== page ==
TS16949:2002 CSR (Customer Specific Requirements) Questions



TS16949:2002 CSR questions

The IAOB have posted TS16949:2002 customer specific requirement for GM and DaimlerChrysler. TS16949 is only required for "organizations" and ISO9001:2000 is sufficient for "suppliers". Does anyone out there know why the the DaimlerChrysler CSR dated Oct. 01/02 has omitted the definitions for organization and supplier that were present in the version dated July 01/02? Has anything changed? This is crucial because I have to make a recommendation to senior group tomorrow morning as to which standard to pursue. We are not a tier one provider to any of the big three. Help please!



From my understanding of TS, not only do you not have to pursue TS, but you cannot even become certified because you are not a Tier 1 supplier.

With that said however, your customer's goal (as stated in TS) is for you to become compliant to this standard, and at a minimum certified to ISO 9000:2000.

I hope that helps.

[October 24, 2003] Wow, I'm a fool. I can't believe I spouted some of this misinformation. Everyone after me is correct (Sam, Tom, Bill, Key) as far as only having to be in the automotive supply chain to become certified. I apologize to everyone for my misguided attempt at knowledge sharing. :eek:
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keyplas - 2006

Where does it say that they cannot? become TS? I believe unless you don't actually make anything you can become TS....**** there is a company that for enough money will make you the most profitable orginisation on earth.(oops sorry there a little unreachable right now) but anyone can become TS, it is only the tier ones and their suppliers that have rules now...Sorry just my two cents...;)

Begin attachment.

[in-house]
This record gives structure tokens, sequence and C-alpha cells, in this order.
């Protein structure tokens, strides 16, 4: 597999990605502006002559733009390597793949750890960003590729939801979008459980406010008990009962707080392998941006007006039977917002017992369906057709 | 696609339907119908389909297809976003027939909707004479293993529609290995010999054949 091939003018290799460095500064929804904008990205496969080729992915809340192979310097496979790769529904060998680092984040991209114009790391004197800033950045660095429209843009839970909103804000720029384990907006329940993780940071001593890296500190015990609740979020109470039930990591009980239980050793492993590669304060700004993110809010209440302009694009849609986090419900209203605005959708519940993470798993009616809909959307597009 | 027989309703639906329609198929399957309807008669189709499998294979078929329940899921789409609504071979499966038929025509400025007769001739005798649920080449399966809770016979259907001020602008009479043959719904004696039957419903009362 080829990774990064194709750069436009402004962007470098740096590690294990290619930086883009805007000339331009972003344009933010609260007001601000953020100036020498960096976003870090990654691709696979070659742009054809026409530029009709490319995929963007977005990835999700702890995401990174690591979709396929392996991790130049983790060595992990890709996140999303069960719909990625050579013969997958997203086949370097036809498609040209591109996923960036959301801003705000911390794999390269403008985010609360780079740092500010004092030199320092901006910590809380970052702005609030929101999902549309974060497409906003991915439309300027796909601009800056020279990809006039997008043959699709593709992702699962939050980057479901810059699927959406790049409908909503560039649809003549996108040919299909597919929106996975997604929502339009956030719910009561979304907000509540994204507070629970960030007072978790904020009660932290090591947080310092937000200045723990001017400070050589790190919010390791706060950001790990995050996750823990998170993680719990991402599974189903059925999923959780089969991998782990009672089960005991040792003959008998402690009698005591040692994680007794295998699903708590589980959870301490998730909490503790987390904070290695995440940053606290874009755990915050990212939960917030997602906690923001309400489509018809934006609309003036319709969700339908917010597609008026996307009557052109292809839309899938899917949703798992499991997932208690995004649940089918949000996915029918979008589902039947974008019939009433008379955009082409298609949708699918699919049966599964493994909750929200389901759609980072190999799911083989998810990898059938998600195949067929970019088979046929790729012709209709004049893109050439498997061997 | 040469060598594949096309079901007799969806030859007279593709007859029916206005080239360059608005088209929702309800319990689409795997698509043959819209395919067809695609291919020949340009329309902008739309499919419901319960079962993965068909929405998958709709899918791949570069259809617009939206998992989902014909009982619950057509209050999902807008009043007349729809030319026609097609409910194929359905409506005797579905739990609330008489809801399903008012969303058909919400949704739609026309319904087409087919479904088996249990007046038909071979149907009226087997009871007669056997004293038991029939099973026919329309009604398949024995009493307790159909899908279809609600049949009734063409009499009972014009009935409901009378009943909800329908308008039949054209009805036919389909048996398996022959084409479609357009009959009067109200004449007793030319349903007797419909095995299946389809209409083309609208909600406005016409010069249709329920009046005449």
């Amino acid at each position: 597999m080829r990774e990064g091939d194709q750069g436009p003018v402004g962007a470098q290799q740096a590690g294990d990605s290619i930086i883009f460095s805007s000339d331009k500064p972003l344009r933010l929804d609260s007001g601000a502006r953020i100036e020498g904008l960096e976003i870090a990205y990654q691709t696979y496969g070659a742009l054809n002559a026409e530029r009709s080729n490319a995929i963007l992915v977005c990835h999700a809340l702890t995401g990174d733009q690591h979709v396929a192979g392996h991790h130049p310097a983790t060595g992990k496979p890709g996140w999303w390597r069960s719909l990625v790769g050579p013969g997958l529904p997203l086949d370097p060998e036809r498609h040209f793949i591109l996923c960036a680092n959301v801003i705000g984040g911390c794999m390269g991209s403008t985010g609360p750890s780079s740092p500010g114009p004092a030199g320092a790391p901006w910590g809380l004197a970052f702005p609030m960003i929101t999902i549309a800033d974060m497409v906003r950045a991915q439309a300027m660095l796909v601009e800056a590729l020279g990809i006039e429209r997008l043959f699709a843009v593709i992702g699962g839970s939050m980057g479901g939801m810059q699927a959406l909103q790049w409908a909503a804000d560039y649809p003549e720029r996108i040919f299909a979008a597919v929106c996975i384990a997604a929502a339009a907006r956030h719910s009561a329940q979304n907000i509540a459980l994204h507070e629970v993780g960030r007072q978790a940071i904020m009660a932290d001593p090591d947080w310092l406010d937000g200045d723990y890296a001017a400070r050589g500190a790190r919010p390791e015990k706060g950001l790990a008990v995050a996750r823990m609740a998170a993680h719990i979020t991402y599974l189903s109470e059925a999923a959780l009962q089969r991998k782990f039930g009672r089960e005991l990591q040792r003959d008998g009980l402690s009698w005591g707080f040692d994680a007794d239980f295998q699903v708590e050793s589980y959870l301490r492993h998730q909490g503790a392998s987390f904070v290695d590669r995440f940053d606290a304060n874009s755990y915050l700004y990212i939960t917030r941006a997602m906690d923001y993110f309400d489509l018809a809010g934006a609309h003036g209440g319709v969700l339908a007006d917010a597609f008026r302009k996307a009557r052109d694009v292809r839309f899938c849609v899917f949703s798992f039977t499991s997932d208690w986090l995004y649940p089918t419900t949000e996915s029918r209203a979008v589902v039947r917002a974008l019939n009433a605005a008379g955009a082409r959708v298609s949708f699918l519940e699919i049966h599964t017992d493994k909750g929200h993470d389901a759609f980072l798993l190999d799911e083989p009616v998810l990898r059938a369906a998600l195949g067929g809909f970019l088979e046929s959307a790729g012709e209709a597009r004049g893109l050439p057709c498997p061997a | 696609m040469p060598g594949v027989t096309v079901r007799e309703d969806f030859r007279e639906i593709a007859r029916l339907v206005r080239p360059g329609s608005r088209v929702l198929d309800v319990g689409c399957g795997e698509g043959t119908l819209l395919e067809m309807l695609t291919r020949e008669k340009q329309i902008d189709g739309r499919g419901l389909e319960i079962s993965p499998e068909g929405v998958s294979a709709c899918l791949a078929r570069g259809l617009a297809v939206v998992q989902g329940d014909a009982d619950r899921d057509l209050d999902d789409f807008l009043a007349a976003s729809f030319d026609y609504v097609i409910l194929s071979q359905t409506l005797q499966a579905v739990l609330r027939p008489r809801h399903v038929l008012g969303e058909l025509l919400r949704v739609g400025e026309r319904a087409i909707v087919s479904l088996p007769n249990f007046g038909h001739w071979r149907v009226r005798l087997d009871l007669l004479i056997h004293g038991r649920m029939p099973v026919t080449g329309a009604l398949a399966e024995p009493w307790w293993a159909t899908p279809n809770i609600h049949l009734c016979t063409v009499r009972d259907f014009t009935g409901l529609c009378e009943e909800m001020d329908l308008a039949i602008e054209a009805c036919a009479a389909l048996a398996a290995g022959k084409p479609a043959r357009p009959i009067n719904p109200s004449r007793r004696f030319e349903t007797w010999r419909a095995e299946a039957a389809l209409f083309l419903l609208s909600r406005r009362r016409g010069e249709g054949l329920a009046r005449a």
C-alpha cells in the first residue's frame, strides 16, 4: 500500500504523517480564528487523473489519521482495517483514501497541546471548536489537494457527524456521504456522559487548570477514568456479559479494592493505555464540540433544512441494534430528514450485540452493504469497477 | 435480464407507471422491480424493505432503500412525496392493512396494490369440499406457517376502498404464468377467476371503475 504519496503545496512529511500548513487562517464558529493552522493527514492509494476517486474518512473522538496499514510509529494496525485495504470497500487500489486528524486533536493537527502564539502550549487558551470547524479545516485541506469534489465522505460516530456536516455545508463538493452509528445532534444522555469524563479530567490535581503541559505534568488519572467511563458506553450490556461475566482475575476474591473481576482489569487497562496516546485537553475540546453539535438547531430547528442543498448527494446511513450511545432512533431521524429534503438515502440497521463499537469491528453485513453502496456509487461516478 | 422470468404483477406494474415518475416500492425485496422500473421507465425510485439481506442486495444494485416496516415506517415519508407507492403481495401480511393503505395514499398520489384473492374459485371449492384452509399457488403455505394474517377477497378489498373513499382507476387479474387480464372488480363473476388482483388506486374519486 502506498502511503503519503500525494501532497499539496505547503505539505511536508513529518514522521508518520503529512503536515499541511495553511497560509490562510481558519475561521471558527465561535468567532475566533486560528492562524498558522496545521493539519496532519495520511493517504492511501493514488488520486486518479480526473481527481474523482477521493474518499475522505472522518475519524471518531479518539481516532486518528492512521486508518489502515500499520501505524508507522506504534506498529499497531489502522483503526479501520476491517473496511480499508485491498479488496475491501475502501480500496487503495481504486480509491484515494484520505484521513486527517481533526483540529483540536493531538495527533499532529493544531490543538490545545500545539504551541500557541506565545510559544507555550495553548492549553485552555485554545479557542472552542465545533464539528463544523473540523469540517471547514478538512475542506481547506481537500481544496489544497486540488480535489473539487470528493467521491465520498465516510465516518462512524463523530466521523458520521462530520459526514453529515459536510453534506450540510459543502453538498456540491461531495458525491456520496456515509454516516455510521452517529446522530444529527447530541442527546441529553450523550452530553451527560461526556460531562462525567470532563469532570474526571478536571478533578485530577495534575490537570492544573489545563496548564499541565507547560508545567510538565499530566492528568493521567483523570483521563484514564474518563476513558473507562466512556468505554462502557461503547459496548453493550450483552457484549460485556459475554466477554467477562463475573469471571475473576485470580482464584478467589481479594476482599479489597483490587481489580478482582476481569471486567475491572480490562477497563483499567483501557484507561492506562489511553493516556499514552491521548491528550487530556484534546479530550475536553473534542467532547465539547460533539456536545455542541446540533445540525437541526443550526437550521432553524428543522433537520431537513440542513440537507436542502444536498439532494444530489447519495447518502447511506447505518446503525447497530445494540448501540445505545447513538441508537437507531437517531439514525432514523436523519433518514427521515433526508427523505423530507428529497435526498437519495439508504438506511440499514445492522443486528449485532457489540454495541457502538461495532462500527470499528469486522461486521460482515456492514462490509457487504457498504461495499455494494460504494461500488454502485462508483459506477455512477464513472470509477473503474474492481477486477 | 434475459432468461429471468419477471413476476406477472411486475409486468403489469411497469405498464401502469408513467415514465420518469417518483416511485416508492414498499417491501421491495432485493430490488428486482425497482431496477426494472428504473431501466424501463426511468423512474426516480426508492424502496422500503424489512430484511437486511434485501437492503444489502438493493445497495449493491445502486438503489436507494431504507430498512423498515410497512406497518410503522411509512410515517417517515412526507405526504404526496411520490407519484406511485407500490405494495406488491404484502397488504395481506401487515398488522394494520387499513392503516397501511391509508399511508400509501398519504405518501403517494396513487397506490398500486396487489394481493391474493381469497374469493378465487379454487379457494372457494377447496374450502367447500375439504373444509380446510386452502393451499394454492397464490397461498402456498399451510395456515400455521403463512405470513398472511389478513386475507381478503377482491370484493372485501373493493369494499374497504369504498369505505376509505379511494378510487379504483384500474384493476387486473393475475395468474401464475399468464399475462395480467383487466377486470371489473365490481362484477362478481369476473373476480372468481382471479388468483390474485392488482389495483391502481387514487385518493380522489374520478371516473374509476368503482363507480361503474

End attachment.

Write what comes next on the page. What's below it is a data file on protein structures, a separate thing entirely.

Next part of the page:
ISO/TS 16949 is not limited only to tier 1. The last sentence of paragraph 1.1 states "This technical specification can be applied throughout the automtive supply chain."

I have heard that they want to limit certification to those that make auto part only. I have also heard of a requirement you must be a supplier, or be on a bid list and be able to prove it to get/maintain certification. I believe this came fromt he rollout workshop at AIAG, but I don't remember for sure and can't find it in writing in the standard or guidance documents.



IMO, anyone who can satisfy the requirements of the certification scheme in "Rules for acheiving IATF recognition" can become certified to the ISO/TS specification.
Site - where value added manufactured processes occur, is the emphasis in the certification scheme.

Bill Ryan - 2007

My company became registered to ISO/TS (first edition) as a Tier 2 in January, 2001. We became a Tier 1 supplier with a new part shortly after.

I don't understand why a nonautomotive company couldn't be registered (although why would anyone want the expense if they didn't have designs on supplying the automotive industry) unless it would be granted some type of waiver with a time frame to become registered once it won a contract.



The AIAG implementation guide states that the only facilities that can be registered to ISO/TS16949 are manufacturing sites and assemble centers.
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